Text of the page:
Avoid ‘Mile 22,’ Seek Out ‘Summer of 84’
This weekend support an indie thriller rather than a big budget actioner
Friday, August 17, 2018
I wish they had a punching bag outside the theater because when I left the press screening of "Mile 22" I wanted to hit something.
I’m an action junkie. I love nothing more than the adrenaline rush you get from the pure kinetic energy of a good action film. But I felt no adrenaline only anger seething through my veins after watching "Mile 22." Although Mark Wahlberg is billed as the star, it’s Iko Uwais I came to see. He’s the brilliant action star of the two Indonesian "Raid" movies.
For "Mile 22" he performed and choreographed fight scenes. Then director Peter Berg threw all the footage in a blender and spit out a sludge that doesn’t allow you to appreciate any of the flavors of the action.
Overcutting is what you do when you have a talentless clod that you have to make look good. Uwais needs no such help, just put him on screen and let him go. You can tell that the fight choreography is clever (Uwais has great moves walking up walls and killer elbow and knee moves), but the way it is shot and cut you could have had Betty White doing the fight and she would have looked good because most shots a mere seconds or frames long so all you have to do is one motion per shot.
I have to confess to a soft spot for Berg because he directed "Very Bad Things," a pitch-black nasty comedy that is one of my favorite films. And he delivered the wildly fun actioner "The Rundown" with the Rock, Christopher Walken, and some deadly pygmy fighters.
But then Berg started to make more "serious" films and his action style became derivative of the fast cut "Bourne" films. But fast cutting does not equal heightened tension or excitement. Just like making Wahlberg’s character talk fast doesn’t necessarily make him smart. After seeing this film I had to run home and watch "The Raid: Redemption" as a palate cleanser.
Maybe "Mile 22’s" trying to reflect Wahlberg’s ADHD character or the chaotic state of the world or maybe Berg got paid by the cut, but whatever is behind this mindlessly frenetic style it destroys what could have been a lean, mean political thriller about getting an asset a mere 22 miles from an embassy to a plane.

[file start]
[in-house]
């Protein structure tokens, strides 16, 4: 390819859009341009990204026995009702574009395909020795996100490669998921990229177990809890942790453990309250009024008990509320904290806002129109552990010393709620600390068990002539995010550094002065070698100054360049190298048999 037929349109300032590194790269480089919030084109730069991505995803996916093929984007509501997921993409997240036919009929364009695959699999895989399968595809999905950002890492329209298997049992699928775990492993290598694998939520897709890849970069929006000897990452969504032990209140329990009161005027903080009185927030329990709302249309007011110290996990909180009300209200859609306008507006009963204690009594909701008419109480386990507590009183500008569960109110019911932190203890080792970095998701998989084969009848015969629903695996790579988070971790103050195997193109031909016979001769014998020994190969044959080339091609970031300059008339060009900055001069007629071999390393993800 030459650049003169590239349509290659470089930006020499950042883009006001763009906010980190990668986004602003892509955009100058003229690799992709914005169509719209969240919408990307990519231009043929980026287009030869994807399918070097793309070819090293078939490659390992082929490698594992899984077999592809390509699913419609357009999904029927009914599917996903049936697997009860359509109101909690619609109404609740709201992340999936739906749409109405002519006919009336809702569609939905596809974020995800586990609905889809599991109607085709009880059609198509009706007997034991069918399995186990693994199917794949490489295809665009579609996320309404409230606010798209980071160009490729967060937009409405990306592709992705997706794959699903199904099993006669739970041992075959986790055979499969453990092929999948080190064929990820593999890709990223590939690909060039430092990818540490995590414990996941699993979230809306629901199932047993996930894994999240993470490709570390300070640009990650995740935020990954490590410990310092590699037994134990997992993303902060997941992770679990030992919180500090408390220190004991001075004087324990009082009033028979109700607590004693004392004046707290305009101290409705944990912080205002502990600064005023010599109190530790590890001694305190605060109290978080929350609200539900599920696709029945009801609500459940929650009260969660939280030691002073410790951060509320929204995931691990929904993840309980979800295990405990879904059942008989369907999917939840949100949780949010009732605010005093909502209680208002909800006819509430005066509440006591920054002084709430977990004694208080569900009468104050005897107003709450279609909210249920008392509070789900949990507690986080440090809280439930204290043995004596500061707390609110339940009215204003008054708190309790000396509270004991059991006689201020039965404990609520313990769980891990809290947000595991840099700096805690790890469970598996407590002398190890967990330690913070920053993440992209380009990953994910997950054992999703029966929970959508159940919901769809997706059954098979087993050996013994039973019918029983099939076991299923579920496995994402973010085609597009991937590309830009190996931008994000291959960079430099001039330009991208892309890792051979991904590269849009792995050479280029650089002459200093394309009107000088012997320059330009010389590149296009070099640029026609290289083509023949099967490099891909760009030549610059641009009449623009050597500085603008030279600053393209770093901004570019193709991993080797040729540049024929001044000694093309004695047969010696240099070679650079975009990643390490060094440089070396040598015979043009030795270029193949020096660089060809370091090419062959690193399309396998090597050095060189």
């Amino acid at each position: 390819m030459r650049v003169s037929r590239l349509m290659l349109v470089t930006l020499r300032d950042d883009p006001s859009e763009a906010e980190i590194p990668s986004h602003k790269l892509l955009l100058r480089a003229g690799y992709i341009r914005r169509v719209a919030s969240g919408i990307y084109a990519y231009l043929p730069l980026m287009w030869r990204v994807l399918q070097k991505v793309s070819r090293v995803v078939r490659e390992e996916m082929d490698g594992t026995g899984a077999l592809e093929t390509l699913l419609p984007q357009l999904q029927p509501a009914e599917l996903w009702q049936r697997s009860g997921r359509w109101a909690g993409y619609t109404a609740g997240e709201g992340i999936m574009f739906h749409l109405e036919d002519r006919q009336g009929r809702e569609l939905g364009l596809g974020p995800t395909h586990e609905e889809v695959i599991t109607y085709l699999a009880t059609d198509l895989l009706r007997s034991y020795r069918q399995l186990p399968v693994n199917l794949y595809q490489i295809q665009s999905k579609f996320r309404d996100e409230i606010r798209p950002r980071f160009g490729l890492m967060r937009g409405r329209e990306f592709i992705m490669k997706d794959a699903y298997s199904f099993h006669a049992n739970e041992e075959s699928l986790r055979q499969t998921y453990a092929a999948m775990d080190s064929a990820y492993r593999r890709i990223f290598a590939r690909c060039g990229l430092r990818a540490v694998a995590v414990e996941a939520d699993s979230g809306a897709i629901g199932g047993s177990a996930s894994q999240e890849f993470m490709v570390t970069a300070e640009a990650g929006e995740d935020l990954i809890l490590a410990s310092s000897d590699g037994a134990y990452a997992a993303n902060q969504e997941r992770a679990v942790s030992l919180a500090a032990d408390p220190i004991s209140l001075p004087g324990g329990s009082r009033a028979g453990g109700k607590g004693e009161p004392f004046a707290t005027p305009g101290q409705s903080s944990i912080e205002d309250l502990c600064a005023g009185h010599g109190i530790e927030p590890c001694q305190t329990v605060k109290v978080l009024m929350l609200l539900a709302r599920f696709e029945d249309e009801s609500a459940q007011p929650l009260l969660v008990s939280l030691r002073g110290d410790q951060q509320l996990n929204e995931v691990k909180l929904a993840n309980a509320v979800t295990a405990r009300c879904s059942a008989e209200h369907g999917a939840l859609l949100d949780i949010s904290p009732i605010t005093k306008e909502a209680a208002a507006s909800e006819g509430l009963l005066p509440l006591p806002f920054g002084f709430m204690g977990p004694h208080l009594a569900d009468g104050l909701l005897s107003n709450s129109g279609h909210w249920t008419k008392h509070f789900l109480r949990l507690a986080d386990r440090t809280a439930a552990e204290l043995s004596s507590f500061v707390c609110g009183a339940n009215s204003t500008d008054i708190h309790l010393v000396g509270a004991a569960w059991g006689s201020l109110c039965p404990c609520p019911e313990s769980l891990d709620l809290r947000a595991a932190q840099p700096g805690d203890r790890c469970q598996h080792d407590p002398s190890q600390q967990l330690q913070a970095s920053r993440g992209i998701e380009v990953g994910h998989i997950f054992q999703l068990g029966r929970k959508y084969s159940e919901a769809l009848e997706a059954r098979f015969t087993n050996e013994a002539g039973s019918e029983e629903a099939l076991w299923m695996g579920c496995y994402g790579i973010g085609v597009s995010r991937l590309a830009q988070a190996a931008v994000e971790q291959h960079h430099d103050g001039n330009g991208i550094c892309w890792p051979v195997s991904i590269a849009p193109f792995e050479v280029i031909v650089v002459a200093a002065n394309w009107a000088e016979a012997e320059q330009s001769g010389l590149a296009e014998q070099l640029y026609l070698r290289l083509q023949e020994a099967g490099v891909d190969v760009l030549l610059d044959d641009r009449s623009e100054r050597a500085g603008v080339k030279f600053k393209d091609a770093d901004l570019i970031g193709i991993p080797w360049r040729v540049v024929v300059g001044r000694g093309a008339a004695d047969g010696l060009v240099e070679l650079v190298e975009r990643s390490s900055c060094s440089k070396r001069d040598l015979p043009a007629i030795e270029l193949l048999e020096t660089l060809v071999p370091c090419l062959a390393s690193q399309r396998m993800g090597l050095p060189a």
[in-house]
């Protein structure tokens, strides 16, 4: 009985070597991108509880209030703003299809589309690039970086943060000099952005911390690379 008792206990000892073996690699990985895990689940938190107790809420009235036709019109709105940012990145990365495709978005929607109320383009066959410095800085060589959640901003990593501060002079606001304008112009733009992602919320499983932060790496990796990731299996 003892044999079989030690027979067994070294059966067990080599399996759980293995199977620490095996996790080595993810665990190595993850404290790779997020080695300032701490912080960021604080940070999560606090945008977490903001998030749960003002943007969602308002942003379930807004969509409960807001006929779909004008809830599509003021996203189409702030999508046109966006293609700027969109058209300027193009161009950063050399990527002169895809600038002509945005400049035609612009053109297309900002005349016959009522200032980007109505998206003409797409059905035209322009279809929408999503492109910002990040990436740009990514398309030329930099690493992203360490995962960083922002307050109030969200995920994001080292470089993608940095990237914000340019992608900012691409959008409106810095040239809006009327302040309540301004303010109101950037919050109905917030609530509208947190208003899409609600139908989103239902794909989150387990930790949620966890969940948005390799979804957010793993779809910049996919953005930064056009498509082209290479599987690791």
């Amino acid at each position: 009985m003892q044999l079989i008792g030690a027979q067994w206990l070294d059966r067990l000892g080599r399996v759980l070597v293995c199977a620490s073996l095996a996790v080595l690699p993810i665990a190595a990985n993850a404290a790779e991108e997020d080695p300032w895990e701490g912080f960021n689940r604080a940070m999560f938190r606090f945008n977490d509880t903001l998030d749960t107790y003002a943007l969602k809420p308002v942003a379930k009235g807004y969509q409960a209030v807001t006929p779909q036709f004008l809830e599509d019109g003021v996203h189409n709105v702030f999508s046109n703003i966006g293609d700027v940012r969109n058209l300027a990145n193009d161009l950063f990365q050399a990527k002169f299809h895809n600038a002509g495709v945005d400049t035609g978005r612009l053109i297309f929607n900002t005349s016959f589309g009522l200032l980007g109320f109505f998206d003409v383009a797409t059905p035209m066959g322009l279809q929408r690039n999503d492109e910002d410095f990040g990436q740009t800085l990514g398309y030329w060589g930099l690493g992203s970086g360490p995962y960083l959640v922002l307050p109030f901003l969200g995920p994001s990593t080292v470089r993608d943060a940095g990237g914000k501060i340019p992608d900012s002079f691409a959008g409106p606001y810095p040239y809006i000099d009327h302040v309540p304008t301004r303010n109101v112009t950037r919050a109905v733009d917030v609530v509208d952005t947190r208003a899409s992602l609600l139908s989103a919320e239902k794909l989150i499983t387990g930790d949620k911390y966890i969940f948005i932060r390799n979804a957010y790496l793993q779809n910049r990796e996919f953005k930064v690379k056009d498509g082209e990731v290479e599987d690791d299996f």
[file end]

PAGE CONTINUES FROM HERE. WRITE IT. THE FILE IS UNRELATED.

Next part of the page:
This is the third film to come out this summer — "Skyscraper" and "The Meg" being the other two — co-produced by Chinese companies, and all three failing at their genre formulas, which is odd since China produces some spectacularly good genre films. But these recent U.S.-China collaborations just fail miserably at formulas that should be a no-brainer. Although "The Meg" is generating some box office heat this summer.
OK, now that I got that off my chest, I can move on to something that brings me great joy, a smart indie film.
'Summer of '84'
The directing trio of François Simard, Anouk Whissell and Yoann-Karl Whissell gave us the pop culture pastiche of "Turbo Kid" in 2015. That film reveled in a retro style that made it look like it had actually been made in the 1980s. "Summer of '84" has the same feel and even its ad campaign emphasizes an '80s horror film aesthetic.
"Summer of '84" feels familiar as it mixes elements of "Rear Window," "Stand By Me," "Disturbia" and a tip of the hat to 1980s teen horror films such as "Fright Night." But those are just points of reference for a film that develops a personality uniquely its own.
The story centers on Davey (Graham Verchere), a teenager who gets it in his head that his cheery cop neighbor is a serial killer. He convinces his friends to devote their summer to spying on the guy and gathering evidence. The plot has the premise of "Rear Window" with the kid camaraderie of "Stand By Me."
The filmmaking trio has a great feel for how kids talk and behave. So the young characters are engaging and believable. The filmmakers also know how to gracefully shift from teen coming of age comedy to horror and suspense. And the horrors they depict are not just about the possibility of a serial killer next door but also about emotional and physical violence kids see in their homes between people who claim to love each other.
"Summer of 84" delivers a sense of nostalgia as it spins a tale that mixes equal parts comedy and real-world horror. A small film like this is such an artistic pleasure and a refreshing relief from the empty-headed, big-budget fare that is also competing for your box office dollars this weekend. Support the underdog this weekend and seek out "Summer of 84."
This weekend choose the well-crafted indie film "Summer of 84" (playing at Digital Gym Cinema) over the big budget Mark Wahlberg thriller "Mile 22" (playing throughout San Diego).
To view PDF documents, Download Acrobat Reader.